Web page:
# Coding a plugin

More information on the following topics will be provided soon. For now, these are the basics you should know about …

# Assets

In order to reference assets (CSS, JavaScript and images), the plugin project needs to embed a Resources folder (opens new window) like this:

  <ProjectReference Include="..\btcpayserver\BTCPayServer\BTCPayServer.csproj" />
  <EmbeddedResource Include="Resources\**" />

Then you can reference the assets in your views like this:

<img src="~/Resources/img/my.png" asp-append-version="true" />
<script src="~/Resources/js/my.js" asp-append-version="true"></script>

A good example of this is the Bitcoin Whitepaper plugin (opens new window) which exposes the bitcoin whitepaper PDF on your BTCPay Server using embedded resources.

# Database

The main BTCPay Server database tables are part of the public schema. Plugins have their own database context and schema, named after the plugin:

public class MyPluginDbContextFactory : BaseDbContextFactory<MyPluginDbContext>
    public MyPluginDbContextFactory(IOptions<DatabaseOptions> options) :
        base(options, "BTCPayServer.Plugins.Template") {}

Plugins can have their own data models and migrations:

# Add a new migration once you defined a new model or updates
dotnet ef migrations add MoreData -p BTCPayServer.Plugins.Template -c PluginDbContext -o Data/Migrations

# Update the database
dotnet ef database update -p BTCPayServer.Plugins.Template -c PluginDbContext

When inspecting the database (with psql), only the tables of the public schema are shown by default. If you want to also see and select the plugin tables, you need to extend the search path:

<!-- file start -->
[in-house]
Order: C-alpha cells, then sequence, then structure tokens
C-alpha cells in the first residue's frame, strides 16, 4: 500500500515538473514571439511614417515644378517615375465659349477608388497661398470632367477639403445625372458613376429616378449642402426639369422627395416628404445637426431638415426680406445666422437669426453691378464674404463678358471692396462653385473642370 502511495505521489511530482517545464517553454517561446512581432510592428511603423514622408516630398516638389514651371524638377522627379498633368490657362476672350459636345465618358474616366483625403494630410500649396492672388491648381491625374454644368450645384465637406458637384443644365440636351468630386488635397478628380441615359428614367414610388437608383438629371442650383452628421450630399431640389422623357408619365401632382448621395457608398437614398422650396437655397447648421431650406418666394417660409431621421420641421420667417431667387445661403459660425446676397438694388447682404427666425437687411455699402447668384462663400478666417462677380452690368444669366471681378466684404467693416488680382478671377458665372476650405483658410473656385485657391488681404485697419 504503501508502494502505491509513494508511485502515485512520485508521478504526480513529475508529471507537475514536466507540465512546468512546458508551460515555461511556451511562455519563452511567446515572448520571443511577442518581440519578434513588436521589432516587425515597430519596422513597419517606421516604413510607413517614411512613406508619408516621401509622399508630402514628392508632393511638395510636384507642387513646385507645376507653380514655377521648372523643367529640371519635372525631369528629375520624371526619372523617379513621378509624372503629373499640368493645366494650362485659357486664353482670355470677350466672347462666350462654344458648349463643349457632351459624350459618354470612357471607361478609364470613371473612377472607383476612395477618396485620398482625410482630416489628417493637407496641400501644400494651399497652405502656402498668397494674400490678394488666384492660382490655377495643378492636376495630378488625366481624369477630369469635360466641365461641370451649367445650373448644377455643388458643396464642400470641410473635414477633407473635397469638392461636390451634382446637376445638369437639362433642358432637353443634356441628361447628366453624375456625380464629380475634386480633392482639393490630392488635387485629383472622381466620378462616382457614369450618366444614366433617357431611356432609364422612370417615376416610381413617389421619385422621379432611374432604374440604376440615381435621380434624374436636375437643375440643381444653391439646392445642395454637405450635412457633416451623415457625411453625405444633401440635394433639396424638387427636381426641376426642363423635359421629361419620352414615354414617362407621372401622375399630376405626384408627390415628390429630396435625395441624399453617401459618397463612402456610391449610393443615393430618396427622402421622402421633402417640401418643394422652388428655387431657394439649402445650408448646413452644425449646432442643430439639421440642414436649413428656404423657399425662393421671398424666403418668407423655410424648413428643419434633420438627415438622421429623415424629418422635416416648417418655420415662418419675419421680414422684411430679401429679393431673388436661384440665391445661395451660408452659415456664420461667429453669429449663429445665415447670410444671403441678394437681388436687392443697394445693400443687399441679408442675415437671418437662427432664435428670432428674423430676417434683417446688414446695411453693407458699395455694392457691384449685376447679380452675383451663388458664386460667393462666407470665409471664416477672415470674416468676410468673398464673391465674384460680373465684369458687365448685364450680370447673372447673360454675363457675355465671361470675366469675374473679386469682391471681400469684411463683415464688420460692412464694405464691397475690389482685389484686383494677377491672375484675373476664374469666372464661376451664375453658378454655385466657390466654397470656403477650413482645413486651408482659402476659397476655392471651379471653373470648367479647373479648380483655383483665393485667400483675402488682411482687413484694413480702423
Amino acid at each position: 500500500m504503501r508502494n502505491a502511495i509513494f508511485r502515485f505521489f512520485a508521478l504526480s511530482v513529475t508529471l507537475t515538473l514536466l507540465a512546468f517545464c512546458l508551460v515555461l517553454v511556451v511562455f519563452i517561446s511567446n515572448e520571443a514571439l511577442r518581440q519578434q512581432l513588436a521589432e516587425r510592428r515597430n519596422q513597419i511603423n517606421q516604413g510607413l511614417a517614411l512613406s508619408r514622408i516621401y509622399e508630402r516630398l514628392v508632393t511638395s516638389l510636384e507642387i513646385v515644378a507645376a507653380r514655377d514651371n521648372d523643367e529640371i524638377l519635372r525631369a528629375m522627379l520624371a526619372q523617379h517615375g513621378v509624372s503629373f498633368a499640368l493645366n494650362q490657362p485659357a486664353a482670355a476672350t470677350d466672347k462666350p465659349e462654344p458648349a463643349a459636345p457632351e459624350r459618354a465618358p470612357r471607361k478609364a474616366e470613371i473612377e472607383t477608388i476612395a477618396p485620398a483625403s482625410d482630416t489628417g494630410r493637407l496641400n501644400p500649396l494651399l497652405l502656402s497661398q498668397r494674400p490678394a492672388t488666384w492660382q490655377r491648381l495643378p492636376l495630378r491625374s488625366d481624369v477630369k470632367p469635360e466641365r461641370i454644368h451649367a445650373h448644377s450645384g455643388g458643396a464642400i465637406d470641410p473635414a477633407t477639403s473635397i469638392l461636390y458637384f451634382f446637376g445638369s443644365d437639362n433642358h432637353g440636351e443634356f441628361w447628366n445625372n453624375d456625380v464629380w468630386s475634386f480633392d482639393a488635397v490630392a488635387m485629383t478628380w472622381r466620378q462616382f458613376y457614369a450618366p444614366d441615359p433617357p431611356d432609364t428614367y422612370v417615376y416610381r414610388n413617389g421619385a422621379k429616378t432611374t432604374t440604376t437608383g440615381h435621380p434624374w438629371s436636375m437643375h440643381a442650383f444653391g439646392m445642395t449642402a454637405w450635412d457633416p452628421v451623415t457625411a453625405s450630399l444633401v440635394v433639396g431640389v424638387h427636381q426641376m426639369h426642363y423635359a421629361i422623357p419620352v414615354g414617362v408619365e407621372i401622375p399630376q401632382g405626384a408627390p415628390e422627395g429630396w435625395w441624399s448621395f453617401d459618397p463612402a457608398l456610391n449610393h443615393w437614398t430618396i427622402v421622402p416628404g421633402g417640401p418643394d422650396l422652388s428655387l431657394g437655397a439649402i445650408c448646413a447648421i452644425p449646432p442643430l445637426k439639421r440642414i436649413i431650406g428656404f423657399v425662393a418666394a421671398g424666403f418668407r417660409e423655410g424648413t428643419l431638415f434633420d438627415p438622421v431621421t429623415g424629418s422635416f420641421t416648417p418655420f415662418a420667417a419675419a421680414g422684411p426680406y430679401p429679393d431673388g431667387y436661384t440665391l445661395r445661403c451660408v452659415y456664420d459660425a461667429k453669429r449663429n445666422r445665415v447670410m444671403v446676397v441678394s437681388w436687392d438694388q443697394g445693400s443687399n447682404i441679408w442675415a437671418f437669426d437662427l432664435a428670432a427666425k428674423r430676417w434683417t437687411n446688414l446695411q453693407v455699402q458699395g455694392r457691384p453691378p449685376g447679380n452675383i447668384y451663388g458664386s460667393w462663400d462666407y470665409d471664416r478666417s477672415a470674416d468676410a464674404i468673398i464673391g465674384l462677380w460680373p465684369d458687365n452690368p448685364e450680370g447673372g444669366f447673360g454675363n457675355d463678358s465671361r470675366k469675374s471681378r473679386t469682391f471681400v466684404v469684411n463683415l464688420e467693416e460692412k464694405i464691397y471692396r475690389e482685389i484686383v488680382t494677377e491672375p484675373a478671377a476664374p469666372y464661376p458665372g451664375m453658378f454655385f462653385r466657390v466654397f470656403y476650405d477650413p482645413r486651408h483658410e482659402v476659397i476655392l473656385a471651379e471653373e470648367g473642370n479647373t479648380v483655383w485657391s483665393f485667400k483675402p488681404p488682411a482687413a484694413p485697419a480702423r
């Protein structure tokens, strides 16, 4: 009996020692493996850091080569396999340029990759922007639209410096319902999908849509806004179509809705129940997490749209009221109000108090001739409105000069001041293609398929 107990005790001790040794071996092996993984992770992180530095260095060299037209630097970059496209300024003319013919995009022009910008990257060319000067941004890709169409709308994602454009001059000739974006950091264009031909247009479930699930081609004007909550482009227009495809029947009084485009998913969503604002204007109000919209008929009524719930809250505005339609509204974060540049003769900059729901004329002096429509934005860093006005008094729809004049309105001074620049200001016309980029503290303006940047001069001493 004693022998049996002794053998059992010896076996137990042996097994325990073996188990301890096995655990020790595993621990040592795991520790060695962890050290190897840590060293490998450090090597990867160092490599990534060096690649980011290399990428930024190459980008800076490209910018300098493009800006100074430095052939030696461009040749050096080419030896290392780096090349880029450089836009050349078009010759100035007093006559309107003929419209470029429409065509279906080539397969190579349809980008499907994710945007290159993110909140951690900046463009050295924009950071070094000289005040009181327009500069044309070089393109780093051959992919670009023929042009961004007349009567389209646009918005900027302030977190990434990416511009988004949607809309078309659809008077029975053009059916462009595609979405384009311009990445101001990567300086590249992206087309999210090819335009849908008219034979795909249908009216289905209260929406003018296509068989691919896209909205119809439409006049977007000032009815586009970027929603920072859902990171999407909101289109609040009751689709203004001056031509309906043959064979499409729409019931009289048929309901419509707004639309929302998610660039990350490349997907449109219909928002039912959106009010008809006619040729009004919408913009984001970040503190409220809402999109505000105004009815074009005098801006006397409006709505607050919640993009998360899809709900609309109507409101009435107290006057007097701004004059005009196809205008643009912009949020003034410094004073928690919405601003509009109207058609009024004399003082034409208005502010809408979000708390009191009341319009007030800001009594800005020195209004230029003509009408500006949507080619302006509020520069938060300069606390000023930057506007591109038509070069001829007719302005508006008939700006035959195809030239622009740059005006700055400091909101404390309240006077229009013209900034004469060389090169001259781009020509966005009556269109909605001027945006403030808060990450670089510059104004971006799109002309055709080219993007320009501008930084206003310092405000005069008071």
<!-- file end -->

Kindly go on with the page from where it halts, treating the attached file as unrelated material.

# list plugin schemas
SELECT * FROM pg_catalog.pg_namespace WHERE nspname LIKE 'BTCPayServer.%';

# extend search path
SET search_path TO "BTCPayServer.Plugins.Template", public;

# table list now also shows the template plugin tables

# UI Extension Points

The extension points offer you ways to add your plugin views and partials to the UI. They get defined in the plugin base class. The following snippet shows how you can add a link to your plugin to the main navigation:

public class Plugin : BaseBTCPayServerPlugin
    public override void Execute(IServiceCollection services)
        services.AddSingleton<IUIExtension>(new UIExtension("TemplatePluginHeaderNav", "header-nav"));

In this case, header-nav is the name of the extension point. You can find the available extension points by searching for the vc:ui-extension-point references inside the main app. For the header-nav the reference looks like this:

<vc:ui-extension-point location="header-nav" model="@Model" />

The views and partials (i.e. TemplatePluginHeaderNav.cshtml) need to be located in the Shared folder of your Views or Pages directory, so that the main app can find and include them.

Missing extension points

If you would like to extend the UI but an extension point is not available yet, feel free to open an issue with a request to add it. We extend them as we move along, same with actions and filters

# Actions and Filters

In addtion to the extention points which hook into the UI, you can also use the following hooks to modify and extend behaviour:

As with the UI extention points, you can define them within the Execute method of the plugin base class:

public class Plugin : BaseBTCPayServerPlugin
    public override void Execute(IServiceCollection services)
        services.AddSingleton<IPluginHookAction, MyPluginAction>();
        services.AddSingleton<IPluginHookFilter, MyPluginFilter>();

Find the available hooks by searching for ApplyAction and ApplyFilter calls inside the main app.

# Authorization and Permissions

You can reuse the AuthenticationSchemes and Policies of the main app:

// Authorize users via their cookie login
[Authorize(AuthenticationSchemes = AuthenticationSchemes.Cookie, Policy = Policies.CanViewProfile)]
public class UIPluginController : Controller